The Wrath of the Lamb expansion added over 80 percent more content to an already-bloated experience -- and people ate it up. 25 percent of the people who purchased Isaac also paid for the expansion, and that ratio is going up by the day. We honestly didn't expect to make it, but once I started seeing such a positive, creative fan response, I felt obligated to continue Isaac's adventure.

Honestly, however, the number-one reason why I did the expansion was because my wife Danielle had already 100-percent-completed the game. It was the first game I had designed that she became obsessed with (she's actually playing it right now, behind me, while I'm writing this), and it made me extremely happy to see her fall in love with something I had made. I just had to continue it (also, she wouldn't shut up about wanting more).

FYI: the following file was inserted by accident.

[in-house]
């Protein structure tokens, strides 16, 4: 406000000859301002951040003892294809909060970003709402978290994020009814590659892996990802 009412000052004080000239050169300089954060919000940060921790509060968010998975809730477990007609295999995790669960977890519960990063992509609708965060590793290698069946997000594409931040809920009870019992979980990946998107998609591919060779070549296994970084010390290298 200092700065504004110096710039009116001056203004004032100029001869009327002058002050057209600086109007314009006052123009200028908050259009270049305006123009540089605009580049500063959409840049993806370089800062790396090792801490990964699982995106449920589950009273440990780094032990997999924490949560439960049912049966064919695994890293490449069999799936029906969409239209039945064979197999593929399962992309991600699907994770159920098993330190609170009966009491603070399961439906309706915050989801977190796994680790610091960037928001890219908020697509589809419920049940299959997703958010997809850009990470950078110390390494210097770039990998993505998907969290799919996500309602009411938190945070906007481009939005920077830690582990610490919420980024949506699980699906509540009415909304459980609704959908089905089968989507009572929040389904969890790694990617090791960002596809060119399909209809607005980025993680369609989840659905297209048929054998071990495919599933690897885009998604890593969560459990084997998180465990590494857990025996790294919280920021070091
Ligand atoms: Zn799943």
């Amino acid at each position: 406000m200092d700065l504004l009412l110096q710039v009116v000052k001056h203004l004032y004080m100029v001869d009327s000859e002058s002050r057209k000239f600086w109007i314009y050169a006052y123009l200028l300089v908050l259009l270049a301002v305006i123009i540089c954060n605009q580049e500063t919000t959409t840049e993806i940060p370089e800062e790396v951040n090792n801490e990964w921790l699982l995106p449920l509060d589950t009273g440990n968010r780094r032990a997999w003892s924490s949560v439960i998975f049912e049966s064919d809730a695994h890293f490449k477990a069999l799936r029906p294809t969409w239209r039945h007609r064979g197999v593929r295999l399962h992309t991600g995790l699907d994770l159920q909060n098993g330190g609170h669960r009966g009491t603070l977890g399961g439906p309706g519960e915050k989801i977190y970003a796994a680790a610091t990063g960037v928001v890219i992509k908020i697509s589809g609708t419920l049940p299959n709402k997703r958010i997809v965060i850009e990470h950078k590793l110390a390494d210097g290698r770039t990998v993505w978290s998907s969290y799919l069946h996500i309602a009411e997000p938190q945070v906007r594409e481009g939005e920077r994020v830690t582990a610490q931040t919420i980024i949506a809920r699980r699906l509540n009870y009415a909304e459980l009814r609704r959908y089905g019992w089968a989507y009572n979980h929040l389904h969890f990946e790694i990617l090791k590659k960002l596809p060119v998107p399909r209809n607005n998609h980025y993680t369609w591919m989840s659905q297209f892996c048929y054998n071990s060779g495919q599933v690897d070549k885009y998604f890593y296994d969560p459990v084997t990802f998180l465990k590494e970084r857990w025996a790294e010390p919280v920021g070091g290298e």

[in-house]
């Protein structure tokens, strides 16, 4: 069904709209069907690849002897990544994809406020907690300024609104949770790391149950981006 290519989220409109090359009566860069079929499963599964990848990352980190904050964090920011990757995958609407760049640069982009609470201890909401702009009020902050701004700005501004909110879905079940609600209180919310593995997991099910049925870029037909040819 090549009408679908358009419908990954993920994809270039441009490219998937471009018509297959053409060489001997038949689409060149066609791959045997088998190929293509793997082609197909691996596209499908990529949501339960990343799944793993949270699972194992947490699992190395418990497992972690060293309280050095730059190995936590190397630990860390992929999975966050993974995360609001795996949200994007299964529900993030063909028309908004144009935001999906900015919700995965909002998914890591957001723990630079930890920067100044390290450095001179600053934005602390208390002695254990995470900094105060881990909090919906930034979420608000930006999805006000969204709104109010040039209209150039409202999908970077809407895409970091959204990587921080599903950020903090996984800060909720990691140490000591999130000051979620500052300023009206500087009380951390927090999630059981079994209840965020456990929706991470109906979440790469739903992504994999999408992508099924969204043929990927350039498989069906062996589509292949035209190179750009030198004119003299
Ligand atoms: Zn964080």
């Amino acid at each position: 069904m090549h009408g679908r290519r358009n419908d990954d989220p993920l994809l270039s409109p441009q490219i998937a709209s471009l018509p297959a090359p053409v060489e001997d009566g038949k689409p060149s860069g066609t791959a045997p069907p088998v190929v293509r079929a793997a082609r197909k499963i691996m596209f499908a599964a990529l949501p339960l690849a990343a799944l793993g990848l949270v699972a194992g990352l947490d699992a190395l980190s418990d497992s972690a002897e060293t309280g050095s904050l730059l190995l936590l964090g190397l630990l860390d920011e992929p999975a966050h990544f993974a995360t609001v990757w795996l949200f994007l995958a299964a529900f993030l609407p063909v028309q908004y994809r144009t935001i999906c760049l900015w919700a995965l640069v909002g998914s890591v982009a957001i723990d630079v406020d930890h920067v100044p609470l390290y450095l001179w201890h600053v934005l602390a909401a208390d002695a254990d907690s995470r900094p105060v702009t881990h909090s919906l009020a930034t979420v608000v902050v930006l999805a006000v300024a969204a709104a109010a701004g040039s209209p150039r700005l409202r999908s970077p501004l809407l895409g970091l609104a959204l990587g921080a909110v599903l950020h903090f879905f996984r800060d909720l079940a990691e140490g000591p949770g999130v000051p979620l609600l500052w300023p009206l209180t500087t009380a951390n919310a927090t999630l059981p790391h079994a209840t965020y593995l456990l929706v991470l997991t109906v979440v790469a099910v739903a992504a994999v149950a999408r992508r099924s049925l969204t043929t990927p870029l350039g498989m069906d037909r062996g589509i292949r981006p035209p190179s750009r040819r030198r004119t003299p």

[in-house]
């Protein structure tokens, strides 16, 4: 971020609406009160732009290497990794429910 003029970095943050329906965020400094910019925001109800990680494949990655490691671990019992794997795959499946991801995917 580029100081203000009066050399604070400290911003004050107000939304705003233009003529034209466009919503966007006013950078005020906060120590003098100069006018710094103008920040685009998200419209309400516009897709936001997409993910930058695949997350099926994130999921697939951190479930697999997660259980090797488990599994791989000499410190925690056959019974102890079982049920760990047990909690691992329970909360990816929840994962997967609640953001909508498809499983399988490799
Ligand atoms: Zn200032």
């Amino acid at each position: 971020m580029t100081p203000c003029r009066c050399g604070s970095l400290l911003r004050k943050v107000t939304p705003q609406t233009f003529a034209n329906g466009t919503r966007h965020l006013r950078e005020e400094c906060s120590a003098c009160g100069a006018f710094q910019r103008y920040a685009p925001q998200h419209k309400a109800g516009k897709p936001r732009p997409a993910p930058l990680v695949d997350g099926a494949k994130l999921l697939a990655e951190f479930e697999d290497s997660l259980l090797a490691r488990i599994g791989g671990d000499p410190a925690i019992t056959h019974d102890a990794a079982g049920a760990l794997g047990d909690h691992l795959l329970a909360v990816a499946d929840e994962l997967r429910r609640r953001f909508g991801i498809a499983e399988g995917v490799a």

4. Circumventing Censorship with Steam

Steam is amazing, and with the Isaac release experience I've found another crucial reason: You can use it to sell uncensored and unrated games. This was vital with Isaac, because I wasn't going to bother with getting an ESRB rating for a game I wasn't sure was going to sell more than 100 copies. Valve knew the game was weird and could possibly get some backlash, but they allowed it on Steam because they felt it had potential, and I love them for that.

Another huge plus to working on Steam was the ability to constantly update Isaac with fixes, updates, and new content. They would upload a new build within the day we submitted it to them, and if we had released it on any other platform this would have been impossible (and probably cost us about $40,000 to try).


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Comments


Michael Griffin